Jade believes she must get out of her poor neighborhood if she’s ever going to succeed. Her mother tells her to take advantage of every opportunity that comes her way. And Jade has: every day she rides the bus away from her friends and to the private school where she feels like an outsider, but where she has plenty of opportunities. But some opportunities she doesn’t really welcome, like an invitation to join Women to Women, a mentorship program for “at-risk” girls.
Just because her mentor is black and graduated from the same high school doesn’t mean she understands where Jade is coming from. She’s tired of being singled out as someone who needs help, someone people want to fix. Jade wants to speak, to create, to express her joys and sorrows, her pain and her hope. Maybe there are some things she could show other women about understanding the world and finding ways to be real, to make a difference.
I received an ARC of Piecing Me Together from Netgalley. I’d seen the book floating around in the internet, and the US cover looked intriguing. I wasn’t so into the UK cover but now that I’ve read the book, I love it – more about that below!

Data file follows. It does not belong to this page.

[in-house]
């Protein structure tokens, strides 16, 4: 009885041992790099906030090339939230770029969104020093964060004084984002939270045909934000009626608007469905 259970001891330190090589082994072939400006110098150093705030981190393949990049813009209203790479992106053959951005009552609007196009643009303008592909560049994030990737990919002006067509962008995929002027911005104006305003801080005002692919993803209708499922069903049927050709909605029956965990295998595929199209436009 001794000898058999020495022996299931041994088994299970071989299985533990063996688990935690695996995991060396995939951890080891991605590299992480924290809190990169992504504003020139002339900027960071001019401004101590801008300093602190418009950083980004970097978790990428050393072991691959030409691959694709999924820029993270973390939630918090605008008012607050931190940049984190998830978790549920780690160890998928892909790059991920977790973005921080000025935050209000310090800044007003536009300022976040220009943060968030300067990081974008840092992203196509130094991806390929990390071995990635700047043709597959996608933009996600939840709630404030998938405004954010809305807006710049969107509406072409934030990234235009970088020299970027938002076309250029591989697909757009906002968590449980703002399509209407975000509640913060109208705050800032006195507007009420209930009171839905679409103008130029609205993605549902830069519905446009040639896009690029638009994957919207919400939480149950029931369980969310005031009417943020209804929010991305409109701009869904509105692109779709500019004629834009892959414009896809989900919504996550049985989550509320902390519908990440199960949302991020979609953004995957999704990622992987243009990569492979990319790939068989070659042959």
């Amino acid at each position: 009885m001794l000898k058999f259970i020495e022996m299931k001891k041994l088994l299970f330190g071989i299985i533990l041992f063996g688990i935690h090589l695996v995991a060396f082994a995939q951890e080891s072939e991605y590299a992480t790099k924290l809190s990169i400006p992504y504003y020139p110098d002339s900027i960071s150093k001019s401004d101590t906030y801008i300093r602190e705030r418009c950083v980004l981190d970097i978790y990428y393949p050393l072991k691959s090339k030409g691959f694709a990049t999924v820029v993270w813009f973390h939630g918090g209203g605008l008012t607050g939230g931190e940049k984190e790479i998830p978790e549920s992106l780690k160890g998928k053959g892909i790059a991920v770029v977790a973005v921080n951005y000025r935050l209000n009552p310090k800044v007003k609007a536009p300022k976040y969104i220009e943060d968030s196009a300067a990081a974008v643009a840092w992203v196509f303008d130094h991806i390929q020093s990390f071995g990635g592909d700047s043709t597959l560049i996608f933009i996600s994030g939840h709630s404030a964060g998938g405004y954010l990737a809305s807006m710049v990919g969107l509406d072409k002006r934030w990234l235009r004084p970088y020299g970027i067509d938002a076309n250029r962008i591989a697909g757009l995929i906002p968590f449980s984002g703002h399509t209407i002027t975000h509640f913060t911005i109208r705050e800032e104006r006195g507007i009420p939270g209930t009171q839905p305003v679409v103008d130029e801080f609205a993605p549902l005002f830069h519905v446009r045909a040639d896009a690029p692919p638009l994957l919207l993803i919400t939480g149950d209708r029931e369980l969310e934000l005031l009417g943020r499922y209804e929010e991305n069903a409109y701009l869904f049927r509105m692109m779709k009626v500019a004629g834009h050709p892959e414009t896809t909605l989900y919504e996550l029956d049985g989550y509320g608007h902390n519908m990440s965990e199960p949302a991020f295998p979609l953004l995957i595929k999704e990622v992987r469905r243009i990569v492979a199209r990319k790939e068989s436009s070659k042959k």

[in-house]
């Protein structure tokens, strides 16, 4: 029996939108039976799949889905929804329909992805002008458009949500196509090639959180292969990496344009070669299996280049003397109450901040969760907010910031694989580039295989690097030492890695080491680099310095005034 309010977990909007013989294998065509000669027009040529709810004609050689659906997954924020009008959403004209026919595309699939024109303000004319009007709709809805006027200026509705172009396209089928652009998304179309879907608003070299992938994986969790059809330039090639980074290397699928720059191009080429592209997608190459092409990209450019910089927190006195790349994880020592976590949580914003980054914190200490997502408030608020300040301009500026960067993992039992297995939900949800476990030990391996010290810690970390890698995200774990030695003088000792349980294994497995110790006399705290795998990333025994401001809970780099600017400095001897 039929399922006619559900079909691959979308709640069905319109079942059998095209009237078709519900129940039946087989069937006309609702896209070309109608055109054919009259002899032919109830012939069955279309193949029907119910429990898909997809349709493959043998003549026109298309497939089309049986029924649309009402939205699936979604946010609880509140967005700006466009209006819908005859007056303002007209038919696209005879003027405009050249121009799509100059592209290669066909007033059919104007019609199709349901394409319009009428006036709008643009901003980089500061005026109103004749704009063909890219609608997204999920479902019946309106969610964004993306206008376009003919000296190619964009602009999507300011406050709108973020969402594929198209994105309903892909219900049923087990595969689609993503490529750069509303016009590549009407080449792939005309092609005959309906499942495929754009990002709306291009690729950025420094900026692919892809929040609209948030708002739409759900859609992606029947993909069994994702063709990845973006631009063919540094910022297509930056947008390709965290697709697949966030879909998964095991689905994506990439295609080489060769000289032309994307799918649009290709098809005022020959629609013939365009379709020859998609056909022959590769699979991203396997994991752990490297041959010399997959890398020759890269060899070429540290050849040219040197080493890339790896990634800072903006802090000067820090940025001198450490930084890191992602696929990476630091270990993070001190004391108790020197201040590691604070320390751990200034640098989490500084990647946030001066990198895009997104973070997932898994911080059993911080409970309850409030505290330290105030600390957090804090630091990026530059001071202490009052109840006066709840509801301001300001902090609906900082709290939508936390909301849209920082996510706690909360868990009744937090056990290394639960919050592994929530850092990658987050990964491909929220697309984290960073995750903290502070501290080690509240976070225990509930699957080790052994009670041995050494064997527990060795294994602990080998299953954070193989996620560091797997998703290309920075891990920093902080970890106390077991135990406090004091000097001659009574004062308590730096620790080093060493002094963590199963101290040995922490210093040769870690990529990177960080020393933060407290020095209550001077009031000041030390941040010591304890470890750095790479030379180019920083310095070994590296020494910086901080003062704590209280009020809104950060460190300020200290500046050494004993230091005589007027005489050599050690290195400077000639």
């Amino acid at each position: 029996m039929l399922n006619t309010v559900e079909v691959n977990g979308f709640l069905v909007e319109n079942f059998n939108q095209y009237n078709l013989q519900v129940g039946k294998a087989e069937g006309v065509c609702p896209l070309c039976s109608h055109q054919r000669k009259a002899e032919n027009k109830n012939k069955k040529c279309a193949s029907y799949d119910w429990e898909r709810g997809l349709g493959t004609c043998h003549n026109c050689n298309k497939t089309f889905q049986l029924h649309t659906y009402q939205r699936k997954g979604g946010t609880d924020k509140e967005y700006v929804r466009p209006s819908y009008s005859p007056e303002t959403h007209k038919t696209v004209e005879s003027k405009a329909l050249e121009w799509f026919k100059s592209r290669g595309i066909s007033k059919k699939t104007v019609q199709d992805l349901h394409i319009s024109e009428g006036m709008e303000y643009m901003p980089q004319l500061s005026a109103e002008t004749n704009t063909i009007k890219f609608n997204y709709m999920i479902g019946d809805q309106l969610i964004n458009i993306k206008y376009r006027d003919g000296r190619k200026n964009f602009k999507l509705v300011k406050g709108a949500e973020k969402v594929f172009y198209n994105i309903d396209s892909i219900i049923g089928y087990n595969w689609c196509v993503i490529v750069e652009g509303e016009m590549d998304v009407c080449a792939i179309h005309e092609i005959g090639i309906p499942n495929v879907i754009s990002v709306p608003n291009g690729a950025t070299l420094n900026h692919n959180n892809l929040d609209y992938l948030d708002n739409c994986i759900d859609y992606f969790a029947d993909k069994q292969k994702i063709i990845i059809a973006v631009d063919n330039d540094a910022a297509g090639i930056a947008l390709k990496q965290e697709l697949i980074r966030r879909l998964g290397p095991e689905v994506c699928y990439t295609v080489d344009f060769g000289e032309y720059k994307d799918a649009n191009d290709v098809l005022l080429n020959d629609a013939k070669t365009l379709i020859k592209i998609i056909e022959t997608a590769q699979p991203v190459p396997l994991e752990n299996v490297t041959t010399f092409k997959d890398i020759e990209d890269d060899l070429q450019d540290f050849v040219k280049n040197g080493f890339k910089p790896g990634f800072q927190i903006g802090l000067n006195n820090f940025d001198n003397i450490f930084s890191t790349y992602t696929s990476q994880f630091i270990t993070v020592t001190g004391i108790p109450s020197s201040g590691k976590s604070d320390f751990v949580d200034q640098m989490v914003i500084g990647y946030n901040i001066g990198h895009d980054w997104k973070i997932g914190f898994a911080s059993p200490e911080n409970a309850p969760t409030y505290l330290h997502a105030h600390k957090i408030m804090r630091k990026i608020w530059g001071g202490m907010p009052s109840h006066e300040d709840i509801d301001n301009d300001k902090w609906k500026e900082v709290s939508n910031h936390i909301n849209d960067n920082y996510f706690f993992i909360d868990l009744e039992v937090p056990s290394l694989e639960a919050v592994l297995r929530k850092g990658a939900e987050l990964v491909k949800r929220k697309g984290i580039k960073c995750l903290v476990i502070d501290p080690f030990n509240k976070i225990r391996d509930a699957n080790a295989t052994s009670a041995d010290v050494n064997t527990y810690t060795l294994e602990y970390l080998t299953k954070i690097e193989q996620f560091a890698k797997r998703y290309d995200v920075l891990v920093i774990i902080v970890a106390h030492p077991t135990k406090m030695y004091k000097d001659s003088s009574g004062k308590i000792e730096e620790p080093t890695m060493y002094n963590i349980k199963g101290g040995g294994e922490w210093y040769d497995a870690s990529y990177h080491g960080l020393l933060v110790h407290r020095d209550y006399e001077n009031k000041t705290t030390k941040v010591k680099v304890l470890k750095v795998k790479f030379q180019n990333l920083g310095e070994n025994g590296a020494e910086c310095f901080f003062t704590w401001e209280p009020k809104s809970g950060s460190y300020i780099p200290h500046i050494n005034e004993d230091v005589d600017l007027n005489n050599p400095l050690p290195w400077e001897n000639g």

It’s #ownvoices for black representation.
This book focusses on the intersection of class and race, and does so both by looking into the past and following the story of York, the slave who traveled with Lewis and Clarke, and by following Jade’s life in the present. Thus, the reader is given the opportunity to see how life at this intersection has changed throughout the centuries.
It also discusses the misconception that those in privileged positions think that the people who are minorities just want to be help. I like that Jade makes it very clear that she is also able to help other people. The concept of reverse racism is also dismantled.
The scenes with Jade’s mentor and the mentor programme were very profound. It was interesting to see that Jade’s feedback was welcomed and accepted here, and that she was valued as a person.
The chapters are very short, yet there is so much in each of them. They are very much to the point and succinct, while still leaving you with a lot to think about.
The scene where Jade’s friend ignores the fact that a situation was racist and fatantagonistic, and states that Jade might be overreacting was infuriating for me. I could relate to being surprised that the friend did not realise there was tension between them, after this fight. I have had similar situations in the past, and it makes me so angry when people who say they are friends, refuse to admit that racism influences how people act.
I love the UK cover so much. It really portrays Jade’s personality and how she uses her art to work through her feelings. I love it!
This novel does not have a romance storyline in it, which was quite refreshing to read.
I loved this book. It’s so strong and beautiful. Definitely worth reading! Check it out!
Trigger warnings: racism, fatantagonism, classism.
Would you be interested in reading Piecing Me Together? I definitely think you should!